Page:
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Post Info TOPIC: Looking for a comprehensive list of British Tank names per company


Hero

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Looking for a comprehensive list of British Tank names per company
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Hello Guys


  I am looking for a comprehensive list of tank names used by the British on there tanks per each company, If any one can help I would be very greateful.


All the Best


Tim R



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Field Marshal

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   An older reference is "British Tank Markings and Names, the Unit Markings, Individual Names and Paint Colours of British Armoured Fighting Vehicles, 1914-1945" by B.T. White, Arms and Armour Press, 1978, out of print but listed for sale by Abebooks. Trevor Pidgeon's "The Tanks at Flers" (Fairmile, 1995) lists the known tank names for that engagement, as do Gibot and Gorczynski for Cambrai in "Following the Tanks" (1999). A number of unit histories and war diaries of various tank companies and battalions are available from the Bovington Tank Museum. 


   As an aside, if any of the forum members have a copy of White's book, I would be most interested to hear his description of the "Solomon" camouflage scheme. 



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Rhomboid wrote:


   As an aside, if any of the forum members have a copy of White's book, I would be most interested to hear his description of the "Solomon" camouflage scheme. 


Its isn't a lot

"The first British Mark I tanks rolled off the assembly line in a standard grey finish and it was left to Lt.Col Solomon (who was a peace time artist) of the Royal Engineers, to design and, with the aid of a detachment of men, paint a camouflage scheme on the tanks. Solomon's system consisted of patches of red, green, blue and brown and was used on the first tanks in action on the Somme in 1916. Hereafter, this scheme fell by the wayside and in most cases the tanks were left in Plain grey. Towards the end of the Great War a type of Khaki -green  (probably similar to the Admiralty's Daimler Khaki -green) or khaki-brown described as 'a neutral brown colour' came into use."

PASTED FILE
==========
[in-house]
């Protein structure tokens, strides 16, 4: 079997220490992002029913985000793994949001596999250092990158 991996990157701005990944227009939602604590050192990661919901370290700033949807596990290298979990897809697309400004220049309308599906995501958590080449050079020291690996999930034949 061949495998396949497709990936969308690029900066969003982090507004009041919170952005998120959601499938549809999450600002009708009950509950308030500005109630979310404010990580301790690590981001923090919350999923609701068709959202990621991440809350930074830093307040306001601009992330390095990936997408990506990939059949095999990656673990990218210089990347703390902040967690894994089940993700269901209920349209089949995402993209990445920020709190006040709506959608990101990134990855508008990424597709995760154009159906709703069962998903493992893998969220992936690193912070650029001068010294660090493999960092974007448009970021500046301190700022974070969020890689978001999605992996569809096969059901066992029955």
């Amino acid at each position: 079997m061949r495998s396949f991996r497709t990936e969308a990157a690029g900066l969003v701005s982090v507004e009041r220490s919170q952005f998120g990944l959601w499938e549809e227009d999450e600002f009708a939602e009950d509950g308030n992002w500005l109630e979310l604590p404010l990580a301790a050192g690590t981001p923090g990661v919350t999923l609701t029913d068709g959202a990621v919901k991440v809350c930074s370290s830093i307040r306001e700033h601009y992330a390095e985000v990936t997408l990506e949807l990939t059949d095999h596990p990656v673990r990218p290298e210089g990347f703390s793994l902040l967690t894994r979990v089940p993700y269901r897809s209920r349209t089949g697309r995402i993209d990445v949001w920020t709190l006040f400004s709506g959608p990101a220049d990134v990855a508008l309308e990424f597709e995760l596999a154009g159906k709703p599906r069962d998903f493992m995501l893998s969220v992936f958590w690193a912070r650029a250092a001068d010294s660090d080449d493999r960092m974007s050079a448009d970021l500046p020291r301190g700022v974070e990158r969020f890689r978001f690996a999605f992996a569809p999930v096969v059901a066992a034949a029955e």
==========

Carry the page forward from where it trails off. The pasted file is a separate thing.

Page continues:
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Legend

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White lists all the tanks for F (6th Bat) Tank Corps


I've typed up one of the companies

F (6th) Bat Tank Forps Aug - Nov 1917
No 16 coy
F1- Firespite
F2- Frivolous
F3- Frolic
F4- Flirt
F5- Firefly/Fervent
F6- Feu d'Artifice
F7- Feu de Ciel
F8- Freemason
F9- Feu Follet
F10- Feu d'Efer
F11- Fizyama
F12- Friar Tuck
F13- Falcon
F15- Fifinella
F16- no name (wireless tank)
F17- Follow the Crowd (supply Tank)
F19- Fill Up (supply tank)

The thread  'On the Beach' in this forum lists all the tanks available at Gaza



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Field Marshal

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   Thanks for the excerpt from White's book,Centurion. White's description of the Solomon scheme differs from other accounts which I have read, but this is a rather obscure subject.


   Send me an e-mail, Tim, if you would like the info from the appendices of Pidgeon's or Gibot/Gorczynski's books. 



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Hero

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Rhomboid


  Sorry, My wife cleaned my email address out, I have to rebuild my collection. But I am very interested.


Just email me, I will place you address in my address book.


All the Best


Tim R


ww1nut1918Atyahoo.com



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Legend

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Centurion wrote:



The thread  'On the Beach' in this forum lists all the tanks available at Gaza



An addition to the tanks available at Gaza. The names of the Mk. IV replacement tanks are:



  • HMLS Sir Reginald (Mk. IV male), replaced HMLS Sir Archibald (Mk. I male)
  • HMLS War Baby II (Mk. IV female), replaced HMLS War Baby (Mk. I female)
  • HMLS Lady Wingate (Mk. IV female), replaced HMLS Nutty (Mk. I female)

This information is from http://www.chakoten.dk/eng_kvg_gaza.html. Some of the tanks in the table on that site are described as being Mk. II's. The photo on that site of Sir Archibald clearly shows it to be a Mk. I, identifiable by the track adjusting aperture size. There is a photo of HMLS Kia-Ora in "British Mark I Tank 1916" by David Fletcher, and has the same track adjusting aperture as the Mk. I tank. The only tank left is HMLS Nutty which was most likely a Mk. I as well.



-- Edited by Mark Hansen at 01:47, 2006-02-28

-- Edited by Mark Hansen at 01:54, 2006-02-28

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Legend

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Mark Hansen wrote: